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S E A R C H    D V D B e a v e r

(aka "Dr. Strangelove")

http://www.dvdbeaver.com/film/direct-chair/kubrick.htm
U.K. 1964

Stanley Kubrick’s painfully funny take on Cold War anxiety is one of the fiercest satires of human folly ever to come out of Hollywood. The matchless shape-shifter Peter Sellers plays three wildly different roles: Royal Air Force Captain Lionel Mandrake, timidly trying to stop a nuclear attack on the USSR ordered by an unbalanced general (Sterling Hayden); the ineffectual and perpetually dumbfounded U.S. President Merkin Muffley, who must deliver the very bad news to the Soviet premier; and the titular Strangelove himself, a wheelchair-bound presidential adviser with a Nazi past. Finding improbable hilarity in nearly every unimaginable scenario, Dr. Strangelove, or: How I Learned to Stop Worrying and Love the Bomb is a subversive masterpiece that officially announced Kubrick as an unparalleled stylist and pitch-black ironist.

***

The destruction of mankind by the H-Bomb and a so-called "Doomsday Machine" scarcely seems a likely subject for comedy yet producer-director Stanley Kubrick has fashioned a fantastically satirical picture with many chuckles and a goodly amount of suspense from his zany picturization of Peter George's book, "Red Alert." Once again, Peter Sellers demonstrates his versatility and fine comedy sense with three widely varied portrayals, a mild-mannered British liaison officer, the calm, serious President of the U.S. and the heavily accented crippled German scientist, who gives the film its title (certainly the longest ever). Sellers' name, plus the title and rave magazine reviews, will attract the mature class patrons, especially in the key cities, but the picture's weird theme and the sex angle, briefly introduced by the bikini-clad Tracy Reed as an Air Force general's amorous secretary, must be heavily exploited. It may be too off-beat and filled with technical and nuclear terms for many average moviegoers. George C. Scott, as a grimacing Pentagon general, and Sterling Hayden, as the grimly realistic Gen. Jack D. Ripper, contribute fine portrayals.

Excerpt from Box Office Magazine's review located Here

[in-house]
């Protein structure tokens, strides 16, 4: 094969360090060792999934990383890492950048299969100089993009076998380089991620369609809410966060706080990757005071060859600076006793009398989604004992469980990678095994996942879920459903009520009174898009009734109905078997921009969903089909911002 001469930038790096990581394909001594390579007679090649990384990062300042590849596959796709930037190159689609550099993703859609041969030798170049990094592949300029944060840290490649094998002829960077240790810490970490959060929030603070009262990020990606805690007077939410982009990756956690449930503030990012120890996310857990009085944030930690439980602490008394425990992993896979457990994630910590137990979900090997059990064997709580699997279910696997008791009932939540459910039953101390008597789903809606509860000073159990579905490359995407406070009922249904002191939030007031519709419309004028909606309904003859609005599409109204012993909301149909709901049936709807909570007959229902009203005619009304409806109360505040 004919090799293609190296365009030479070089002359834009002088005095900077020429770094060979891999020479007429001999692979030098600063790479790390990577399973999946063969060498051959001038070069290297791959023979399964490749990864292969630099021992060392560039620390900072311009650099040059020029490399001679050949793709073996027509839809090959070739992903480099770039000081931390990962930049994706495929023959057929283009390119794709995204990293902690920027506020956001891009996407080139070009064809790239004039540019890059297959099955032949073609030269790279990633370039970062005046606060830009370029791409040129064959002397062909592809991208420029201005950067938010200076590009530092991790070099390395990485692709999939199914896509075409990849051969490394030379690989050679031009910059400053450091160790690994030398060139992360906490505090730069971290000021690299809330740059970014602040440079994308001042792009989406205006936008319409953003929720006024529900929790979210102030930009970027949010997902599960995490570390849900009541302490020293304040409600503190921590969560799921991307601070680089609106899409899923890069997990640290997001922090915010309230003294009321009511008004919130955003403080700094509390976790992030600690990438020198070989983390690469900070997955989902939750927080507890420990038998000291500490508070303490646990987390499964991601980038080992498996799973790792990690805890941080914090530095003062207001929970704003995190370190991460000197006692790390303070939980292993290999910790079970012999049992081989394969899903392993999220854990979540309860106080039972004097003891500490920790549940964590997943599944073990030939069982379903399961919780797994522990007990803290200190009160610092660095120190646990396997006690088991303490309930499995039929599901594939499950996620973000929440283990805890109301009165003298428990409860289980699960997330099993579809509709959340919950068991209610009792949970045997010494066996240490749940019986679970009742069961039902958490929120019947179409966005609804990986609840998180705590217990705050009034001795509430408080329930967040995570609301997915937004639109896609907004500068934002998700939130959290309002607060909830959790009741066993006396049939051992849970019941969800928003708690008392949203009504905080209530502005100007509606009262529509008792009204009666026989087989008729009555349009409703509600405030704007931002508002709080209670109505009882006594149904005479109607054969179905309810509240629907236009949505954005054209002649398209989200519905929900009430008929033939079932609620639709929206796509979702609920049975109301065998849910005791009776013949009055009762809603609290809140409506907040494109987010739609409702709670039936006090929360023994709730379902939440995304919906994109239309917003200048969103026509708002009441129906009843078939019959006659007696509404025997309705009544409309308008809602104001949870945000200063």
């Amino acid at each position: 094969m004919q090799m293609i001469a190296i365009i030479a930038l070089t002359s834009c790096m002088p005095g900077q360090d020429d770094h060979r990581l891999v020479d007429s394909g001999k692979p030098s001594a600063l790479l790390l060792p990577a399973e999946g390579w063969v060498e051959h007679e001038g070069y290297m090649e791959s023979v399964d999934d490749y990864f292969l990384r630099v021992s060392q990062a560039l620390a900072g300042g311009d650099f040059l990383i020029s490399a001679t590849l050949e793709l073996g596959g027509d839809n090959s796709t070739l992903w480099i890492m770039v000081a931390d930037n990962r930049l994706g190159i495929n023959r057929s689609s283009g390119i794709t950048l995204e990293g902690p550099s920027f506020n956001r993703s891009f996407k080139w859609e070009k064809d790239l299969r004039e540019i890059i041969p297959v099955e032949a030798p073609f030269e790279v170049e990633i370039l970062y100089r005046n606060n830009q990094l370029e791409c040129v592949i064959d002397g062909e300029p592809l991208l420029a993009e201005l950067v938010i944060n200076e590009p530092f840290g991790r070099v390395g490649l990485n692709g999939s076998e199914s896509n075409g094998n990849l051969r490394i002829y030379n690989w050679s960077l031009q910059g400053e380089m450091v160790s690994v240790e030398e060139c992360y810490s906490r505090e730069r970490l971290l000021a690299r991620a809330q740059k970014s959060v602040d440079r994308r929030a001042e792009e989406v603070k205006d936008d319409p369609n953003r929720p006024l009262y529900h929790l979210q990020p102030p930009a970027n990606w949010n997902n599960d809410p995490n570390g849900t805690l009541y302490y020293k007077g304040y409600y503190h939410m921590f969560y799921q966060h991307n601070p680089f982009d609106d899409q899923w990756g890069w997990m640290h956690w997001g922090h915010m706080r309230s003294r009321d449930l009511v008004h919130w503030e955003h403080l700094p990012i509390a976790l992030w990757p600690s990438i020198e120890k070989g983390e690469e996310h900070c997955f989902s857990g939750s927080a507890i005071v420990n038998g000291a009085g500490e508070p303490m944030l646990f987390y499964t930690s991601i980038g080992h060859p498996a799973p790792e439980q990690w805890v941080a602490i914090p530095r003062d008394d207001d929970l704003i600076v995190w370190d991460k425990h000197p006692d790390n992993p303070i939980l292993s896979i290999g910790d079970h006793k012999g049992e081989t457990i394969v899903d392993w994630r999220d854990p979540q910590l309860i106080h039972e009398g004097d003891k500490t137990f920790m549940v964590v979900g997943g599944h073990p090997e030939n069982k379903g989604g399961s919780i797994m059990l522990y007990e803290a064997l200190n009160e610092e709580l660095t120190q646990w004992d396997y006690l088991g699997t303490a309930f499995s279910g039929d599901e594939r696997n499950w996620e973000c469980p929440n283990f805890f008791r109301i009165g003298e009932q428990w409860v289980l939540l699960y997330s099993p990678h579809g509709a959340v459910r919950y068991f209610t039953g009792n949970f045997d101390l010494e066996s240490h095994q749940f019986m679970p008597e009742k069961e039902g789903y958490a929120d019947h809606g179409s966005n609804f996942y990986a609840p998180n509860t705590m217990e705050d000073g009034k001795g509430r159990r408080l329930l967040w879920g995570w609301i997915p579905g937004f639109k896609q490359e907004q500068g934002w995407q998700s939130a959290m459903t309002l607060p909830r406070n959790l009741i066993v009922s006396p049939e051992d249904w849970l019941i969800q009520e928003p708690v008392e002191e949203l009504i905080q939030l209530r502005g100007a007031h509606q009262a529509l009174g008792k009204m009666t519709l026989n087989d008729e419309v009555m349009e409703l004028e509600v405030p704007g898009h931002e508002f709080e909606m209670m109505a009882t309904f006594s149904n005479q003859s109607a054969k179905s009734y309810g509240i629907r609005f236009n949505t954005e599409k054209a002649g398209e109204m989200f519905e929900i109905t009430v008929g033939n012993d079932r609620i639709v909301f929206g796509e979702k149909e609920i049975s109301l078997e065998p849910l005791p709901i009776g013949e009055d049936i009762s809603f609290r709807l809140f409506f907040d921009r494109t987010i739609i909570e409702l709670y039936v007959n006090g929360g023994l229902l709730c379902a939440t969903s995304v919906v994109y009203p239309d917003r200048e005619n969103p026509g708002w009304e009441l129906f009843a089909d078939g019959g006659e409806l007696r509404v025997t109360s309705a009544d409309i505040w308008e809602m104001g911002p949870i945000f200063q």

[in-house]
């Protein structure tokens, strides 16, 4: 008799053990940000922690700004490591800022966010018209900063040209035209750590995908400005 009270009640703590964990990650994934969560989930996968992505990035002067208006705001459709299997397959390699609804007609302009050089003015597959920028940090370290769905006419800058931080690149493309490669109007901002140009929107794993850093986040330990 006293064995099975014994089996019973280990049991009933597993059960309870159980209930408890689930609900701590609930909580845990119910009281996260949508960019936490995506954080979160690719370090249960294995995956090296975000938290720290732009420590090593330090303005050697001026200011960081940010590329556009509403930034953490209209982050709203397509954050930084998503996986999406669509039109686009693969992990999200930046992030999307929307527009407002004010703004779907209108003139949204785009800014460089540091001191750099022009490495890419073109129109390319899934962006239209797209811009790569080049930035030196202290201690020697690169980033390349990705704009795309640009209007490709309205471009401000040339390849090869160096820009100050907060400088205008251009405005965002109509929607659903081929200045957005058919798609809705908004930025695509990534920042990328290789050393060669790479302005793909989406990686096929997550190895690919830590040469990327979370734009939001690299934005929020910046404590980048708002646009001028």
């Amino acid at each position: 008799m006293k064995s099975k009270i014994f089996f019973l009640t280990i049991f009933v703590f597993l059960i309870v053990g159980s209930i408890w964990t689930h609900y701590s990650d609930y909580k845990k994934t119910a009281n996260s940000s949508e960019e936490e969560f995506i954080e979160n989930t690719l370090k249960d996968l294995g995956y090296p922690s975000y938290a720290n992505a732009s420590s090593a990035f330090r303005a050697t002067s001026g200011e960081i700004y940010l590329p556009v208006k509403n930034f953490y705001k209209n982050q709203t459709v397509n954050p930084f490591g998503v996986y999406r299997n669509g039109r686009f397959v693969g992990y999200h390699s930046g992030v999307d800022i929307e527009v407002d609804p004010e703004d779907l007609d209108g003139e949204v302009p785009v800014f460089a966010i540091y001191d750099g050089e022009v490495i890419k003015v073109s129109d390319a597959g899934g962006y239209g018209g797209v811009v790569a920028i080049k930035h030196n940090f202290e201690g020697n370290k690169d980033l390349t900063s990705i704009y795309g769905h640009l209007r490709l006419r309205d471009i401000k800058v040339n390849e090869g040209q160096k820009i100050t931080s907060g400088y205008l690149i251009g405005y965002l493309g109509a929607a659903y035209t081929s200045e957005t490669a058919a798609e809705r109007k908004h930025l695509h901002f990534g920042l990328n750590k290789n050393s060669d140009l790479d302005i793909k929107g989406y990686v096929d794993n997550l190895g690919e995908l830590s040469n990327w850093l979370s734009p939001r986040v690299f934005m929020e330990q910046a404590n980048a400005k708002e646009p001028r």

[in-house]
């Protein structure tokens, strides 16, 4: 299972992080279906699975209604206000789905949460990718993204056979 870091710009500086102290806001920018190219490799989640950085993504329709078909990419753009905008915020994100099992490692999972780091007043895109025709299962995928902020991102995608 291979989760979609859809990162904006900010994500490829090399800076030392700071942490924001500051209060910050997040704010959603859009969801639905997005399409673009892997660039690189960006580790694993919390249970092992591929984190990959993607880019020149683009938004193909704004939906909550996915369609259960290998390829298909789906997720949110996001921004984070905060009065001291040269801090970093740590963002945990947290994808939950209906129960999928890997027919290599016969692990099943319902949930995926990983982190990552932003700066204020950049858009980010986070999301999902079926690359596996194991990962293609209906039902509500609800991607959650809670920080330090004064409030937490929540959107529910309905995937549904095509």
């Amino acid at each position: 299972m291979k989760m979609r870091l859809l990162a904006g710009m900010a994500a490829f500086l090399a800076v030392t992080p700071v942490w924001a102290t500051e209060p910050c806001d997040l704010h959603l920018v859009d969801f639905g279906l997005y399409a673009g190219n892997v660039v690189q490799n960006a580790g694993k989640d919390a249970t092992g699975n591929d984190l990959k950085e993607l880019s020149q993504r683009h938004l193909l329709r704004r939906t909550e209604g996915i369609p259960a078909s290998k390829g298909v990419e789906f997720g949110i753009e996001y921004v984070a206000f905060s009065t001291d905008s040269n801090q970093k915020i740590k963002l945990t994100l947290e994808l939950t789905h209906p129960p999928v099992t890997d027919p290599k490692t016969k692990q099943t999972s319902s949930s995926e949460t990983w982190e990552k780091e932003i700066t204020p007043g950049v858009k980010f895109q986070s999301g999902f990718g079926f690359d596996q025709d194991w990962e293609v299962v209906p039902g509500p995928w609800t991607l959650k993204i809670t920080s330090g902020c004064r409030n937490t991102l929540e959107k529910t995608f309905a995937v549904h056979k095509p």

Posters

Theatrical Release: 29 January 1964

Reviews                                                                                      More Reviews                                                                             DVD Reviews

Incidental Reading on Stanley Kubrick (CLICK COVERS or TITLES for more information)

Kubrick: Inside A Film Artist's Maze by Thomas Allen Nelson Stanley Kubrick, Director: A Visual Analysis by Alexander Walker Stanley Kubrick: Interviews (Conversations With Filmmakers Series)
by Stanley Kubrick, Gene D. Phillips
Stanley Kubrick The Complete Films
by Paul Duncan
The Complete Kubrick by David Hughes Stanley Kubrick: A Life in Pictures
by Christiane Kubrick
Narrative And Stylistic Patterns In The Films Of Stanley Kubrick by Luis Garcia Mainar The Making Of 2001: A Space Odyssey Kubrick : The Definitive Edition
by Michel Ciment
Stanley Kubrick Companion by James Howard

Comparison:

Columbia Tri-Star  (first release) - Region 1- NTSC vs. Columbia Tri-Star (Special Edition) - Region 1 - NTSC vs. Columbia Tri-Star (Collector's Edition) - Region 2 - PAL vs. Columbia Tri-Star (Japan -Superbit) - Region 2- NTSC vs. Columbia Tri-Star (40th Anniversary Special Edition) - Region 1 - NTSC vs. Sony - Region FREE - Blu-ray vs. Criterion - Region 'A' - Blu-ray

Big thanks to Gregory Meshman , Mark Newland and Guillaume for the DVD Screen Caps!

1) Columbia Tri-Star (first release) - Region 1- NTSC TOP LEFT

2)Columbia Tri-Star (Special Edition) - Region 1 - NTSC - TOP MIDDLE

3) Columbia Tri-Star (Collector's Edition) - Region 2 - PAL - TOP RIGHT

4) Columbia Tri-Star (Japan - Superbit) - Region 2 - NTSC BOTTOM LEFT

5) Columbia Tri-Star (40th Anniversary Special Edition) - Region 1 - NTSC - BOTTOM SECOND

6) Sony - Region FREE - Blu-ray - BOTTOM THIRD

7) Criterion - Region 'A' - Blu-ray - BOTTOM RIGHT

 

Box Covers

   

   

 

Distribution

Columbia Tri-Star (first release)

Region 1 - NTSC

Columbia Tri-Star

Region 1 - NTSC

Columbia Tri-Star
Region 2 - PAL
Runtime 1:37:21 1:34:39 1:30:33 (4% PAL speedup)
Video 1.66:1 and 1.33:1 Original Aspect Ratio
Average Bitrate: 5.19 mb/s
NTSC 720x480 29.97 f/s

1.66:1 and 1.33:1 Original Aspect Ratio
Average Bitrate: 6.30 mb/s
NTSC 720x480 29.97 f/s

1.66:1 and 1.33:1 Original Aspect Ratio
Average Bitrate: 5.91 mb/s
PAL 720x576 25.00 f/s

 

 

  

  

  

and available on Blu-ray from Criterion on July 25th in the UK:

Columbia Tri-Star
Region 2 - NTSC
Columbia Tri-Star
Region 1 - NTSC
Sony Pictures
Region FREE -
Blu-ray
Criterion Collection - Spine # 821
Region 'A' -
Blu-ray
1:34:39 1:34:39 1:34:45.680 1:34:58.734

1.66:1 and 1.33:1 Original Aspect Ratio
Average Bitrate: ? mb/s
NTSC 720x480 29.97 f/s

1.66:1 Original Aspect Ratio 16X9 enhanced
Average Bitrate: 7.42 mb/s